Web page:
Actually, there’s no wrong or right answer to the question. What you want to grow can determine the best hydroponic system for the task. Naturally, you will want to grow more than one type of plant in your garden. And while it might be the most budget-friendly option to have a single system in the beginning, it will limit what you can grow simultaneously due to nutrient needs from one crop to another. One way you can discover the answer of which type of hydroponics system is most efficient would be by staging a growing competition pitting one against the other.
Now you would need to grow all one type and variety of plant to get the best results from your testing. Also, you’ll want to run the same nutrient solution in all of them, and start the seeds on the same day too.
For anyone who suspects that hydroponics would never outproduce soil grown plants, add a few soilless mix grown subjects to your research grow. No, that’s not the same as growing in ground soil outdoors, but it’s closer to that kind of garden environment than your other options. Plus you would need this control group to be grown in the same environmental conditions as your hydro groups, so you couldn’t get the same results growing them outdoors.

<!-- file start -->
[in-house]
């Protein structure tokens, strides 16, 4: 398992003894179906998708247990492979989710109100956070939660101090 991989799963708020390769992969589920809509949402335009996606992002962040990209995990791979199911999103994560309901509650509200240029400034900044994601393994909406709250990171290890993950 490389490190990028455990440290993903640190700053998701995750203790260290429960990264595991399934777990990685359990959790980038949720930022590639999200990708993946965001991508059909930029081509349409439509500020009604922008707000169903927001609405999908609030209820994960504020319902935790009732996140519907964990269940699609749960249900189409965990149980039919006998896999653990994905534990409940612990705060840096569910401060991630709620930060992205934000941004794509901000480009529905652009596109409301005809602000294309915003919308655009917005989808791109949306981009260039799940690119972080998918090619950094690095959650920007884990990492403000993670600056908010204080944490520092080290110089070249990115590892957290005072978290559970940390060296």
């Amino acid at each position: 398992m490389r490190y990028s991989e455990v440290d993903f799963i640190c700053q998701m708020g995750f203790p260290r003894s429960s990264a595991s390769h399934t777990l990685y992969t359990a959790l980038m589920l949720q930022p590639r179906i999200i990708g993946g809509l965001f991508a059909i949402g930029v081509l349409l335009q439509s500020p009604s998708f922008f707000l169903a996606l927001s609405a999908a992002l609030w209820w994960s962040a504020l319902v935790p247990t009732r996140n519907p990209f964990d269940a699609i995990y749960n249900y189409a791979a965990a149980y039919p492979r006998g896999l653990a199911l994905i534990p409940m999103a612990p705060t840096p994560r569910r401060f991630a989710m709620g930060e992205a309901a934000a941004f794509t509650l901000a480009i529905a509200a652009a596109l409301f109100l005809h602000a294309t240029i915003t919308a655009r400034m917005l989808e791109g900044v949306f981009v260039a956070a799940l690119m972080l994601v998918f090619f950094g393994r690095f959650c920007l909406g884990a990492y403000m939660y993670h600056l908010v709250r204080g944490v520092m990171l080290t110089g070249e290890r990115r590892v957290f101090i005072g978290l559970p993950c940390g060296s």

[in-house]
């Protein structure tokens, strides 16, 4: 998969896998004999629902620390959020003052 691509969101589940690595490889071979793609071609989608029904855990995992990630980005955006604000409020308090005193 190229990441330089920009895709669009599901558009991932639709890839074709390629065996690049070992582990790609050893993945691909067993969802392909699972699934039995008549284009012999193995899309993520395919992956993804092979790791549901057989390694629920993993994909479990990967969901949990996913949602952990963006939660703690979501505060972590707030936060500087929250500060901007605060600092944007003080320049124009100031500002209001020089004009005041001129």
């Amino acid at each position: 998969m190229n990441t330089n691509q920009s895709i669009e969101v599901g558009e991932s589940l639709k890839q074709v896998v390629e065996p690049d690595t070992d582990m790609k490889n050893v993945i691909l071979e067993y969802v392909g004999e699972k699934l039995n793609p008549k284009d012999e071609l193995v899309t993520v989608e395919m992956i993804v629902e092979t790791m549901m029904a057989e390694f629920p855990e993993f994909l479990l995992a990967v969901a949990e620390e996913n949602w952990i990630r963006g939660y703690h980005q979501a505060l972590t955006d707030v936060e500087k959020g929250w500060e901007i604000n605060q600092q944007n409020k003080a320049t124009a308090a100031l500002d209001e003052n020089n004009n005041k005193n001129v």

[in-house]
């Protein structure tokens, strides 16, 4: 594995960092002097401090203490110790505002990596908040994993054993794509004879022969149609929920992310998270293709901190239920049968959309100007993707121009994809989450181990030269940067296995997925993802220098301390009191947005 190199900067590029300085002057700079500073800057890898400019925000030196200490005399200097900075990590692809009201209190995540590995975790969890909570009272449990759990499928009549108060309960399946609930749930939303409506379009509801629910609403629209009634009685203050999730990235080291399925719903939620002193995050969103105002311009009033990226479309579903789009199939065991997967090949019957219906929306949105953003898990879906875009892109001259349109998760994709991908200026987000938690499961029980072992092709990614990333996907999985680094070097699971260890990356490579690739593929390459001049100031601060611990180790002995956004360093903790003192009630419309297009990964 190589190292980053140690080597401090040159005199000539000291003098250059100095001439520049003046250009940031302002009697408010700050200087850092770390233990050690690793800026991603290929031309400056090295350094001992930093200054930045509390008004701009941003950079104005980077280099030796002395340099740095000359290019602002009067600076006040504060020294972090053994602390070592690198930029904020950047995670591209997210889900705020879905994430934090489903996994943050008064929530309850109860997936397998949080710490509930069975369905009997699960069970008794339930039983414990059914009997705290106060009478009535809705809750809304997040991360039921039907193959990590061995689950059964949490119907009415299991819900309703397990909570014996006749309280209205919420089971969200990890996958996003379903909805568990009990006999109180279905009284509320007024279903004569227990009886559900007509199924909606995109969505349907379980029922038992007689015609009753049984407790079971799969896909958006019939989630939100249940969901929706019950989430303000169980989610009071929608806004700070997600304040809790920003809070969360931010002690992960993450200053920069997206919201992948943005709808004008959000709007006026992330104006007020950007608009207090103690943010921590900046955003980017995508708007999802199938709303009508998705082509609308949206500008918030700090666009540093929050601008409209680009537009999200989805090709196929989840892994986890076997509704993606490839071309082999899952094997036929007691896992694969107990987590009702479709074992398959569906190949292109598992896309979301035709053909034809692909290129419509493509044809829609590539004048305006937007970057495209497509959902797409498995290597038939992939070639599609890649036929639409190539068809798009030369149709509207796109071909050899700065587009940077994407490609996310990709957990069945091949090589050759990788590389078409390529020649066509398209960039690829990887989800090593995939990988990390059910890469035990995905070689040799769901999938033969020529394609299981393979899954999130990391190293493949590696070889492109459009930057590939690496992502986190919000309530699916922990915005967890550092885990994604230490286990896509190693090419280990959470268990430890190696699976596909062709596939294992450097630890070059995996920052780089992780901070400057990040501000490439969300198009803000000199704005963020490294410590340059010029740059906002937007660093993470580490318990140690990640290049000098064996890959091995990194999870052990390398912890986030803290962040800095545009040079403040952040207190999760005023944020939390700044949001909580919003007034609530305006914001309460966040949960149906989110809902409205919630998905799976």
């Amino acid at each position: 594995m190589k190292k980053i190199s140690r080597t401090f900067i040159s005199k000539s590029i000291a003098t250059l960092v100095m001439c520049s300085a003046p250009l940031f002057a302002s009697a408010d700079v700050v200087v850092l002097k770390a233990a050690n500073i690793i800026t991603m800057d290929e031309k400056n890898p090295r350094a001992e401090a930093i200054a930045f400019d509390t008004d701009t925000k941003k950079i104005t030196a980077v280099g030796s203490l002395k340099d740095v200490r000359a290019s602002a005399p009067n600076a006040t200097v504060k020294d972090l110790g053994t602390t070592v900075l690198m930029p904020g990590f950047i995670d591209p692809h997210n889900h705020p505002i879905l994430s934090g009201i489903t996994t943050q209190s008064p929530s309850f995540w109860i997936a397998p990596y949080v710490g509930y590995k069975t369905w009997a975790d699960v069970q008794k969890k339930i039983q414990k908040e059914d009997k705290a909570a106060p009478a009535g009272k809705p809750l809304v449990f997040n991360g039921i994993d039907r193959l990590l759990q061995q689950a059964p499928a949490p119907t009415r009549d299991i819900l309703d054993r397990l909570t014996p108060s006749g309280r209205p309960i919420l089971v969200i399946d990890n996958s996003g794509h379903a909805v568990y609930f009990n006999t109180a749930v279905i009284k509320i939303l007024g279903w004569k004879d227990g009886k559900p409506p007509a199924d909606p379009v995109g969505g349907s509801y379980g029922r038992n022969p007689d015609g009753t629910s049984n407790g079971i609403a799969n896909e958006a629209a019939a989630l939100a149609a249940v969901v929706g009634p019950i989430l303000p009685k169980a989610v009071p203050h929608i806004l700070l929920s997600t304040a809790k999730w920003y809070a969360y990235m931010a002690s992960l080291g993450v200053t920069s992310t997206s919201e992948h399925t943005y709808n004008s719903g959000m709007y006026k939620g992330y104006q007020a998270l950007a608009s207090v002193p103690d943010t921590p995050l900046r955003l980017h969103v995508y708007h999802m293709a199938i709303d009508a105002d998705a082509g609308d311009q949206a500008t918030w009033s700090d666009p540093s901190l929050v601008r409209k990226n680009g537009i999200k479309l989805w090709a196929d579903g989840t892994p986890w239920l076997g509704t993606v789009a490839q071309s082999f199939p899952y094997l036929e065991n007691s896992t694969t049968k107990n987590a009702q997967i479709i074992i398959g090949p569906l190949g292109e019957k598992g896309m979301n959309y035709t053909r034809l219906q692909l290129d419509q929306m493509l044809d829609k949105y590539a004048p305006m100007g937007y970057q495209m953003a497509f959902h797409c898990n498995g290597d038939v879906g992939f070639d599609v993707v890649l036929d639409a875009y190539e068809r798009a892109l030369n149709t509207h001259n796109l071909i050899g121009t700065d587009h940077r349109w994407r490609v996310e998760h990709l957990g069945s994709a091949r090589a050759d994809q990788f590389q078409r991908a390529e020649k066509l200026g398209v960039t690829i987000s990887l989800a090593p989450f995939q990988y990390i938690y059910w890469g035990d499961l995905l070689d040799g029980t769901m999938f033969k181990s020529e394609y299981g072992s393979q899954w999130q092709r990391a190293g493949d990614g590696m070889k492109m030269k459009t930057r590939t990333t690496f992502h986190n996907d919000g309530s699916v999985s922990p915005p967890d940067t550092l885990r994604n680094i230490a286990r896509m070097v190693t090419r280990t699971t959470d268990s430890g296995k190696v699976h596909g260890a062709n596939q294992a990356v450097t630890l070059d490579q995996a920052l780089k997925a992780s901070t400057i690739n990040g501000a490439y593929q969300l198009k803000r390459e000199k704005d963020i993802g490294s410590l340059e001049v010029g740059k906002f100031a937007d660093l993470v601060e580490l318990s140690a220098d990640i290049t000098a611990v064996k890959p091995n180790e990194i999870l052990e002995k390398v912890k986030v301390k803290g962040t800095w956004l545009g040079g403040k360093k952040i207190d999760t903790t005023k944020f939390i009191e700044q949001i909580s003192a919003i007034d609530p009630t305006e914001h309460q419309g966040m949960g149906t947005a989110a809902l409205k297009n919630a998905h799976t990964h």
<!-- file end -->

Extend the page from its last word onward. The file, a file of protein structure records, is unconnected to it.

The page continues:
I’ve seen a few of these one-garden competitions done in the past, but they were all people testing different nutrients and growing different plants at the same time. Some results were pretty sad. Others it was really hard to tell which setup was best since there’s not much similarities between lettuces, peppers, and tomatoes beyond being edible. Not very scientific, and certainly uninformative, unless you want to learn what not to do.
So today, I came across the video below. The gardener pits soilless media and traditional container growing against two hydroponic systems. The soil-grown plant lost the race. It doesn’t even come close to the efficiency of hydro growing.
Now, if he would just grow everything in the same size container… they never think this stuff through! Even so, if you’re serious about growing tomatoes in the indoor garden, Dutch buckets are clearly the best hydro system for the crop. If he hadn’t been pruning it, that plant would definitely dwarf the ones growing in ebb and flow.